- notes by Kathleen Edmison from a workshop with Dr. Michael Lipson
(22-23 September, 2012 in Barrie ON)
We live in a world fraught with incredible stressors and often lead harried lives, so much so that we've forgotten to stop long enough to learn how to just 'be'. This question lives within each one of us. We are human beings, after all, but what does that actually mean?
What does it mean to 'be'? It is the process of reaching our highest potential. How can we do that? And more importantly, what tools can we utilize to assist us on our journey?
This workshop presented a profound exploration of these questions. Dr. Lipson suggested that a desire for understanding and a willingness for interaction and dialogue was all that was required because the marvel of Being itself would be our guide, remarking that.... only the work matters and not the answers. He quoted Georg Kuhlewind who declared that... being is not a theme....it just is.
As he guided us through a series of meditations, Dr. Lipson reminded us that we can learn to quiet our minds and combat the thoughts that so easily distract us. An object or a sentence on which we focus our minds appears to expand. However, what actually expands is our attention. A valuable schooling in attention unfolded for each participant through meditative exercises and lively conversation over the course of our two days of intense group work.
Cultivating a disposition of I don't know as regards the great questions of existence was also recommended. This approach could bring a measure of freedom - to our thoughts and therefore to our lives.
Gratitude is a precursor for 'being' and has a unifying effect. Dr. Lipson suggested we make a practice of giving thanks that the world exists when we awaken in the morning.
More questions arose...Why are we here? God wanted to show what He could do. The etymology of the word God is rooted in the word pour. Our minds are always 'pouring'....could the chatter in our heads begin to give way to an effortless streaming of consciousness that is of a higher intuitive order? Ease rather than effort is the watchword here. Everything in the world is pouring towards us eternally and it echoes in our stream of consciousness. To be happy is to be in harmony with the happening of the universe, remarked Dr. Lipson. He also memorably said, Effortlessness takes work and You cannot be somebody until you know you are nobody.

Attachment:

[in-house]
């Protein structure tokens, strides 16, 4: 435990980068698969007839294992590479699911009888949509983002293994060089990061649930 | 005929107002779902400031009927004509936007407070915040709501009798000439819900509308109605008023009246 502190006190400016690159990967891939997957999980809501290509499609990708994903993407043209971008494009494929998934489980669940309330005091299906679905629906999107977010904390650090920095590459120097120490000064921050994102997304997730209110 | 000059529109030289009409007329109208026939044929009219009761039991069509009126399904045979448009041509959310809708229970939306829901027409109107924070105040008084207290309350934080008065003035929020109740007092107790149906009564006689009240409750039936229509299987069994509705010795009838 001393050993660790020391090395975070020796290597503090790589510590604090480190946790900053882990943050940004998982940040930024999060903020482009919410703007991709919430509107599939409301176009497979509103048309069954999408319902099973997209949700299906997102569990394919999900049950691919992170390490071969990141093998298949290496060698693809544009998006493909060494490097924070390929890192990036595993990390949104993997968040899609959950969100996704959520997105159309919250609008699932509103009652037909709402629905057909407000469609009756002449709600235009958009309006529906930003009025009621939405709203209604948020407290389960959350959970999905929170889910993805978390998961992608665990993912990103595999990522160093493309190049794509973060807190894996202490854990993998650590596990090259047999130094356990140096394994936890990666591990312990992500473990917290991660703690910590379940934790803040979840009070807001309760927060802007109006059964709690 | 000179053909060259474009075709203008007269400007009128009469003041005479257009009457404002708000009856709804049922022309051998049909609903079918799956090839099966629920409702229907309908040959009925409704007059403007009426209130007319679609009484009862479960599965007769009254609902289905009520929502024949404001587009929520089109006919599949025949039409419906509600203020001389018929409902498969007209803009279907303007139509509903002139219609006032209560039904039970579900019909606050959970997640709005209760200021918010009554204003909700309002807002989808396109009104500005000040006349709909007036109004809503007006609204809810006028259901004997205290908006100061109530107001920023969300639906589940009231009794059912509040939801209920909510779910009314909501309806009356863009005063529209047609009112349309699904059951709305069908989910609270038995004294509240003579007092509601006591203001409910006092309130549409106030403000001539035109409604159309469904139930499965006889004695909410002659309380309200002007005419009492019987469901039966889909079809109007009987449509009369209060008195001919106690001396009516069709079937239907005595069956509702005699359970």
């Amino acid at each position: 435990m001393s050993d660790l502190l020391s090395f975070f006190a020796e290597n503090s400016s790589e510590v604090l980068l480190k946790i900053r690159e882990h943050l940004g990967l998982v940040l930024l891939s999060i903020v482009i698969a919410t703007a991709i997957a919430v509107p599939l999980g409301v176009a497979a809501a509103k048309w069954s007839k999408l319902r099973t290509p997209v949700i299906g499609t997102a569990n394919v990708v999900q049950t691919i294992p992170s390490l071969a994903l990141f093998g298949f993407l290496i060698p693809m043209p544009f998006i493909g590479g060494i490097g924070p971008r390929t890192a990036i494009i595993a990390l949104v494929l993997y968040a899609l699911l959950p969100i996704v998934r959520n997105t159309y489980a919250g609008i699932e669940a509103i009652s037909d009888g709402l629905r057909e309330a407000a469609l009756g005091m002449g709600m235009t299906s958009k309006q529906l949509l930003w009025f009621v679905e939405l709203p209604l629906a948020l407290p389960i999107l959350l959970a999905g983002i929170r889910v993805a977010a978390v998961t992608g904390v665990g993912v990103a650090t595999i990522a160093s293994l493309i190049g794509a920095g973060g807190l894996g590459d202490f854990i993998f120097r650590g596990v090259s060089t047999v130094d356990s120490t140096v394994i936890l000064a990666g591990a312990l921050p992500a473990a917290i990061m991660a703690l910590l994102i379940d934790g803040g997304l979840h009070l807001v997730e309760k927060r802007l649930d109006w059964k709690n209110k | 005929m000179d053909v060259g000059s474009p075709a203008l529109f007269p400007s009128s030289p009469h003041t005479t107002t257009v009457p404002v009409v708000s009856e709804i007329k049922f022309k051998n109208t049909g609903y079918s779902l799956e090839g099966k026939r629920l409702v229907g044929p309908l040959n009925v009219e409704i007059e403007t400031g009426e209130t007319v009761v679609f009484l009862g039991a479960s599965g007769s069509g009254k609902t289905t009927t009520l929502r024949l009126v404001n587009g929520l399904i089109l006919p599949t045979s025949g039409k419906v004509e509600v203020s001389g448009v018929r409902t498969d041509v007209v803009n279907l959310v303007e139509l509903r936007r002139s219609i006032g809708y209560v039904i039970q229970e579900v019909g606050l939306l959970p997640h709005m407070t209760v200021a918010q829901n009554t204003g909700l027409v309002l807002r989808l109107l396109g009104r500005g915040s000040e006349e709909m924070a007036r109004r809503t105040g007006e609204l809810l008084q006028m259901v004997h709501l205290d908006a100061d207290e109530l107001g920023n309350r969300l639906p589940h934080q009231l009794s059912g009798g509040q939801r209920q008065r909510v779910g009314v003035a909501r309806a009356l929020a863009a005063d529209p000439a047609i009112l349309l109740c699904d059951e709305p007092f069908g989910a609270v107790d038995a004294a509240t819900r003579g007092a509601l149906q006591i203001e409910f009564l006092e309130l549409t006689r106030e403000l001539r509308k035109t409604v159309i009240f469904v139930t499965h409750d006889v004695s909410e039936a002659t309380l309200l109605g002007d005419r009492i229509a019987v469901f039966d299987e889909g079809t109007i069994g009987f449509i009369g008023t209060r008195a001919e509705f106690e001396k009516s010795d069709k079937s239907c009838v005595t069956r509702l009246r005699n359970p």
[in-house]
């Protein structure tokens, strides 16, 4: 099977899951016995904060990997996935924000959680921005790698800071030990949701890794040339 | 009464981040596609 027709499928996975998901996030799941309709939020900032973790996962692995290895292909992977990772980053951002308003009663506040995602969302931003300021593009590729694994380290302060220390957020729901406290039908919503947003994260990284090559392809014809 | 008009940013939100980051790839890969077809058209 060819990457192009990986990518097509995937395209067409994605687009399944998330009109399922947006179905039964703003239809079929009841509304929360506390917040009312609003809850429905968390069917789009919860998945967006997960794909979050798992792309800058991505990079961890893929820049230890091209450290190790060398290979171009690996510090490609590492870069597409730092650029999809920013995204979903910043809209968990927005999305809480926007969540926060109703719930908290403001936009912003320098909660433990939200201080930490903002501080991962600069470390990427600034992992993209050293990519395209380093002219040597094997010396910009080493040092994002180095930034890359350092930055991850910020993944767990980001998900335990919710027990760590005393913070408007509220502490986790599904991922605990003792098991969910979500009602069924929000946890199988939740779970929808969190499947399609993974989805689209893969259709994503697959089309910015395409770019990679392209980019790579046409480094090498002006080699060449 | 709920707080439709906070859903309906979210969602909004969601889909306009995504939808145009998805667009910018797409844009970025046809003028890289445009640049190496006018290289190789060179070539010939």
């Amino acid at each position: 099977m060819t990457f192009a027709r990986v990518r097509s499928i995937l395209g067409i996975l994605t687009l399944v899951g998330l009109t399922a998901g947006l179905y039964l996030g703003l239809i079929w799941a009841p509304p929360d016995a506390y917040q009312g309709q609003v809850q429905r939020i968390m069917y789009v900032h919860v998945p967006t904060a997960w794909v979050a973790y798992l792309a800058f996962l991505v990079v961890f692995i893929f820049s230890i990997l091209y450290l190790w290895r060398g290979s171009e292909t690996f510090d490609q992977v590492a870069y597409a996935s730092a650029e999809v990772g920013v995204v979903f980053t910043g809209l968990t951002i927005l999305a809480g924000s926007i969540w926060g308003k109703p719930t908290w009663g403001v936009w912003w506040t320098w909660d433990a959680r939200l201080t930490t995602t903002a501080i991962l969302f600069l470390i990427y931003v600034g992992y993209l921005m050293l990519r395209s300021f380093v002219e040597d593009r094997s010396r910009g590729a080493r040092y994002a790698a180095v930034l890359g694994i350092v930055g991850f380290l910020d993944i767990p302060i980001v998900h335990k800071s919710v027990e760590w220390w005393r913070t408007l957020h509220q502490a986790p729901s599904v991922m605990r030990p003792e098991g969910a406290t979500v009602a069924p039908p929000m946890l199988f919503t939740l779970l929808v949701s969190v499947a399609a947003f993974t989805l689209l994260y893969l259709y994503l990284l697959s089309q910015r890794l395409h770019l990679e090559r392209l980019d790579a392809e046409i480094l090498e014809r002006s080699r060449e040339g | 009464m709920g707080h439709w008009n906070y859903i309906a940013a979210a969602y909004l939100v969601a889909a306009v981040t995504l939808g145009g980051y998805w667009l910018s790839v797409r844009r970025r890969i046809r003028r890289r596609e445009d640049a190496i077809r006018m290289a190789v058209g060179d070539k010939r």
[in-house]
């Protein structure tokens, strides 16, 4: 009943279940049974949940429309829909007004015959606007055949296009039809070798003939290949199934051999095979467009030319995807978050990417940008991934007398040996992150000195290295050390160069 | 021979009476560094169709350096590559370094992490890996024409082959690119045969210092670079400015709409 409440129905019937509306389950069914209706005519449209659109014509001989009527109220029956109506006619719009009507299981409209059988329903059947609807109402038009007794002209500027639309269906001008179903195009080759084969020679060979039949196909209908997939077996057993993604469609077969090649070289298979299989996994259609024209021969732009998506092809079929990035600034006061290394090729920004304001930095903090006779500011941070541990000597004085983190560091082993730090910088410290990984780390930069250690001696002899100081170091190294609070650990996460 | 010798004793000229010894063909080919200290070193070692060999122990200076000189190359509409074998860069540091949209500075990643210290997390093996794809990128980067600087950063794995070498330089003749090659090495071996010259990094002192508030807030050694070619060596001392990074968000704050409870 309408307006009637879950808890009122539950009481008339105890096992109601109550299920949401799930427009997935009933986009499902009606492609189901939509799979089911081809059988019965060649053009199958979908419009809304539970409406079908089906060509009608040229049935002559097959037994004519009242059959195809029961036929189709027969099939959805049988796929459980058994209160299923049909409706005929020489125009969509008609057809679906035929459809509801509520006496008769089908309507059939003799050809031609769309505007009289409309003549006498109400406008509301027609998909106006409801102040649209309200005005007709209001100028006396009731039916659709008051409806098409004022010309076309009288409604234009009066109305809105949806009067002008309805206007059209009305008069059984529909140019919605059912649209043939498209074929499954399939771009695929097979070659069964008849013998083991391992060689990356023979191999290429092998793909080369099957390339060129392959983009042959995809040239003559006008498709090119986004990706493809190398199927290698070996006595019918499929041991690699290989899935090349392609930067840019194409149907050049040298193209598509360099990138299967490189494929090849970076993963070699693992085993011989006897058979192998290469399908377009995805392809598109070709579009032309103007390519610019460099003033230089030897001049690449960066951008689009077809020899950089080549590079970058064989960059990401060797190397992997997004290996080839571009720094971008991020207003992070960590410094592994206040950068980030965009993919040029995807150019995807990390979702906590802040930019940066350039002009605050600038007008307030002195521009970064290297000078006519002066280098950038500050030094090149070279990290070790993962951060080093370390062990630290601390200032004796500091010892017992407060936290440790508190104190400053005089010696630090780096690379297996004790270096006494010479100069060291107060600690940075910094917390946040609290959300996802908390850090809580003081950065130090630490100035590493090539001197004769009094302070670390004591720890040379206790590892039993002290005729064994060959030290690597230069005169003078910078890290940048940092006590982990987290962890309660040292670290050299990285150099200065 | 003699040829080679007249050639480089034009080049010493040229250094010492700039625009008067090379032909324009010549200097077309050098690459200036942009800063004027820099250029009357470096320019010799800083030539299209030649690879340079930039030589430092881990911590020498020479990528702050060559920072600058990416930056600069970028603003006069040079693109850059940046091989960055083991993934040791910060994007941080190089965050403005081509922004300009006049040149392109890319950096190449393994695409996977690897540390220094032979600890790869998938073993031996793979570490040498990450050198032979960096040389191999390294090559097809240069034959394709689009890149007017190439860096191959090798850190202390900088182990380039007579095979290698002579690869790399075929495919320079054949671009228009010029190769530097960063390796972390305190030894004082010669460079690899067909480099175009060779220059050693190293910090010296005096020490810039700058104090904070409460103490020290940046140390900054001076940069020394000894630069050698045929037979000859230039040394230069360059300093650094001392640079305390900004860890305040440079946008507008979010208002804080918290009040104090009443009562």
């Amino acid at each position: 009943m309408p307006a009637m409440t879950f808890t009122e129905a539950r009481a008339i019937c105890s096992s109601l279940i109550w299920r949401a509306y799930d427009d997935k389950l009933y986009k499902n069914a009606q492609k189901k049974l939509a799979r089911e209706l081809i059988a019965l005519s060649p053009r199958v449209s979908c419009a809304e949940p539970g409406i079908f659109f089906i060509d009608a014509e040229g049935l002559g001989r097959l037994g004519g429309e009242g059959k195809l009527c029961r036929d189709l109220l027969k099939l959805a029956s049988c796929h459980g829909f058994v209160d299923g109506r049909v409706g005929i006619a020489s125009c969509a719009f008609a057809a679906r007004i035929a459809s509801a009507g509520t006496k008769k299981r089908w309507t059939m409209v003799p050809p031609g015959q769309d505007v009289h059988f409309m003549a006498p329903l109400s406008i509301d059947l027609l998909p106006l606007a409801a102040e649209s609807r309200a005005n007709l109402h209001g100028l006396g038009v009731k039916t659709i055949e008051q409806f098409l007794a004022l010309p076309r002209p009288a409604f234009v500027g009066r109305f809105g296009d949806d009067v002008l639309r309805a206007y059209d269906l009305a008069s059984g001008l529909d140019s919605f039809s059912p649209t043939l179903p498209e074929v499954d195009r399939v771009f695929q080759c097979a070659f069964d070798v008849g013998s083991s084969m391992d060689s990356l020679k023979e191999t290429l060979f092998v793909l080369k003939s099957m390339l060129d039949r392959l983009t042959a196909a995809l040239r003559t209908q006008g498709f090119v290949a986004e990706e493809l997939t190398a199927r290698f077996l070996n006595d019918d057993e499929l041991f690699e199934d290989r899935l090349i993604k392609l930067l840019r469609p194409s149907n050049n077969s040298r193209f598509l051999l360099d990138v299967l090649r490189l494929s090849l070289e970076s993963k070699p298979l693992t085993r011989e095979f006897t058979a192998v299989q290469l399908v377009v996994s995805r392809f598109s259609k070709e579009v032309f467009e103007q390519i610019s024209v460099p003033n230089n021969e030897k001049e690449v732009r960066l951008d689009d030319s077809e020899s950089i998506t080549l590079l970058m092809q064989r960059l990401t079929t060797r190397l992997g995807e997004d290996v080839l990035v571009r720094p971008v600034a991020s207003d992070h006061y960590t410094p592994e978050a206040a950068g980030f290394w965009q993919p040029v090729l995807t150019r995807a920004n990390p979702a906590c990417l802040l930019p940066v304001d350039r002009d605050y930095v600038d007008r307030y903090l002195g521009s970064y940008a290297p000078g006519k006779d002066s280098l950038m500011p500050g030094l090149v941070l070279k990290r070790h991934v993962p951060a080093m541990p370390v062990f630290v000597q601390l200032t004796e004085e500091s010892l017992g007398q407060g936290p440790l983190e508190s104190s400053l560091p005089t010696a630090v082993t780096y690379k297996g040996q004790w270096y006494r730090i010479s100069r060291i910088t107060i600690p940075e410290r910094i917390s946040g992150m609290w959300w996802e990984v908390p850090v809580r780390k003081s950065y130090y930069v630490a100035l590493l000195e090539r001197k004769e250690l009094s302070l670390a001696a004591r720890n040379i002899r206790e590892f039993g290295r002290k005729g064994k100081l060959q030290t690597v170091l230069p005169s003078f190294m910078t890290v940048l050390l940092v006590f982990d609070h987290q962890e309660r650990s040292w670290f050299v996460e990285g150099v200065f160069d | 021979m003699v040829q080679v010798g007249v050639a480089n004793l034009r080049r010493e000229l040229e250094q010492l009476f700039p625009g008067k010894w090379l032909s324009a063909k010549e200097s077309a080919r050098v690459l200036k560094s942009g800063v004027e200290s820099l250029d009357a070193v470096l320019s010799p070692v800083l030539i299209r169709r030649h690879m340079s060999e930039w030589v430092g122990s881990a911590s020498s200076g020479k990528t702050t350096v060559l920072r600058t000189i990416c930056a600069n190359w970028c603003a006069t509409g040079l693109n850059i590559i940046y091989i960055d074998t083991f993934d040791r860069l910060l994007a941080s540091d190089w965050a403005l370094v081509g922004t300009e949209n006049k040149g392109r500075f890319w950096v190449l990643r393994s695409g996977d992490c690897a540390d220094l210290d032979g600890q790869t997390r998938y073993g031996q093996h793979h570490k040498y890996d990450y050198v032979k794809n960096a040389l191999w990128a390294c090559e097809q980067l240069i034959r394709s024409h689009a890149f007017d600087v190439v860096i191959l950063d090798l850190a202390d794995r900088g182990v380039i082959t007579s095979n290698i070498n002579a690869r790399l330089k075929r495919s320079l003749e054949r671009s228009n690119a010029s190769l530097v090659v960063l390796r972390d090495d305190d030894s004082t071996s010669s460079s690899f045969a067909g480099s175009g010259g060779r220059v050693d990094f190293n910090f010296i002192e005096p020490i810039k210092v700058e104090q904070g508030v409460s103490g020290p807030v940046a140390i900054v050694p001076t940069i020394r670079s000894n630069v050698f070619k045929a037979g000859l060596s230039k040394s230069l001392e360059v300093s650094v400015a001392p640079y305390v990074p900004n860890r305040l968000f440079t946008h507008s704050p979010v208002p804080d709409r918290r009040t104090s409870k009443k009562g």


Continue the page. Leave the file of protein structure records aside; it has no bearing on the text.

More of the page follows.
There was a great deal of discussion about biblical references to Being, Lord and I AM. In the Hebrew scrolls the word for Jehovah is the ancient form of the word to be. Other examples cited were: I will dwell in the house of the Lord (Being) and Where two or three are gathered together (to the point of Being), there I AM (Being) in the midst of them.
It became clear that we are in beginning in the understanding of these concepts. Lipson pointed out that we generally trade low level but manageable concepts for the living mighty concepts that imbue our sacred texts. We have to stop reducing the meaning of life to what we can most easily manage.
What is a person? A Being? We were asked to consider that a person is a being who can be in touch with the tenderness of their humanity and is no longer hampered by fear or self interest.
So this 'being' is an art form and takes practice.
Novalis said, God wants Gods. In light of this how do we live our divinity? Dr. Lipson explained that being human includes citizenship in the 'pour' of God. Christ poured out his life for us. This is our example. To see and accept both the divinity and humanity in each person we encounter is a measure of our own humanity as I understand it. Working in the group as we did, sharing our struggles, brought this realisation home to me. Participants brought many insights to bear. I resonated very strongly with an observation that our mission is to fully incarnate into this world and in this way to experience what it means to be 'born from above' or 'born again.'
Our final consideration was the last line of Rainer Maria Rilke’s 9th Elegy:'existence beyond reasoning springs forth in my heart' also translated as 'being in excess wells up in my heart.' These words expressed a goal of self realisation to which I will continue to aspire.